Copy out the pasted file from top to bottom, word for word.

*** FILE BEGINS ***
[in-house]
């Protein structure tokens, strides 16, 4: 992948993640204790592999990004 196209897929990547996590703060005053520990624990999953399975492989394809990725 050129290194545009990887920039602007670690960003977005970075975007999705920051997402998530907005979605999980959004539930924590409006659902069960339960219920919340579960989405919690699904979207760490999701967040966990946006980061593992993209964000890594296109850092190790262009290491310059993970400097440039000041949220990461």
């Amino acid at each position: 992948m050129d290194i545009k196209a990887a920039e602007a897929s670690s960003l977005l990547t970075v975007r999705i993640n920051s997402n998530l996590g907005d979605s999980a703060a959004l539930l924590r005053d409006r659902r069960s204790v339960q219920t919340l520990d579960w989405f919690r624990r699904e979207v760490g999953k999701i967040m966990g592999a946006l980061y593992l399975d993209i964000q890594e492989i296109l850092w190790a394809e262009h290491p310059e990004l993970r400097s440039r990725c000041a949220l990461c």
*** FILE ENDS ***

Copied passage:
[in-house]
């Protein structure tokens, strides 16, 4: 992948993640204790592999990004 196209897929990547996590703060005053520990624990999953399975492989394809990725 050129290194545009990887920039602007670690960003977005970075975007999705920051997402998530907005979605999980959004539930924590409006659902069960339960219920919340579960989405919690699904979207760490999701967040966990946006980061593992993209964000890594296109850092190790262009290491310059993970400097440039000041949220990461």
């Amino acid at each position: 992948m050129d290194i545009k196209a990887a920039e602007a897929s670690s960003l977005l990547t970075v975007r999705i993640n920051s997402n998530l996590g907005d979605s999980a703060a959004l539930l924590r005053d409006r659902r069960s204790v339960q219920t919340l520990d579960w989405f919690r624990r699904e979207v760490g999953k999701i967040m966990g592999a946006l980061y593992l399975d993209i964000q890594e492989i296109l850092w190790a394809e262009h290491p310059e990004l993970r400097s440039r990725c000041a949220l990461c």